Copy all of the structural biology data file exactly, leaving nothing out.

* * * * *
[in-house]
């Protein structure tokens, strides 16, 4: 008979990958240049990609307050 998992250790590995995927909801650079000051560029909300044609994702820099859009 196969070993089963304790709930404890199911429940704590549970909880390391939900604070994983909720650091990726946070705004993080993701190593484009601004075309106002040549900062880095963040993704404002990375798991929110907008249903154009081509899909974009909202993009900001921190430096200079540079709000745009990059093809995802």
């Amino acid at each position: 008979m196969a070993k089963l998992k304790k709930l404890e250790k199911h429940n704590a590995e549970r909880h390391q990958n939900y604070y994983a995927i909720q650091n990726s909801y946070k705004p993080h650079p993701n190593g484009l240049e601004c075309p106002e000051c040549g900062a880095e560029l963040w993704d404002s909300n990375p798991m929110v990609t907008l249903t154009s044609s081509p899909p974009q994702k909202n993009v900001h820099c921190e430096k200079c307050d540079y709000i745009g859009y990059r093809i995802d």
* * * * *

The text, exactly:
[in-house]
């Protein structure tokens, strides 16, 4: 008979990958240049990609307050 998992250790590995995927909801650079000051560029909300044609994702820099859009 196969070993089963304790709930404890199911429940704590549970909880390391939900604070994983909720650091990726946070705004993080993701190593484009601004075309106002040549900062880095963040993704404002990375798991929110907008249903154009081509899909974009909202993009900001921190430096200079540079709000745009990059093809995802």
């Amino acid at each position: 008979m196969a070993k089963l998992k304790k709930l404890e250790k199911h429940n704590a590995e549970r909880h390391q990958n939900y604070y994983a995927i909720q650091n990726s909801y946070k705004p993080h650079p993701n190593g484009l240049e601004c075309p106002e000051c040549g900062a880095e560029l963040w993704d404002s909300n990375p798991m929110v990609t907008l249903t154009s044609s081509p899909p974009q994702k909202n993009v900001h820099c921190e430096k200079c307050d540079y709000i745009g859009y990059r093809i995802d």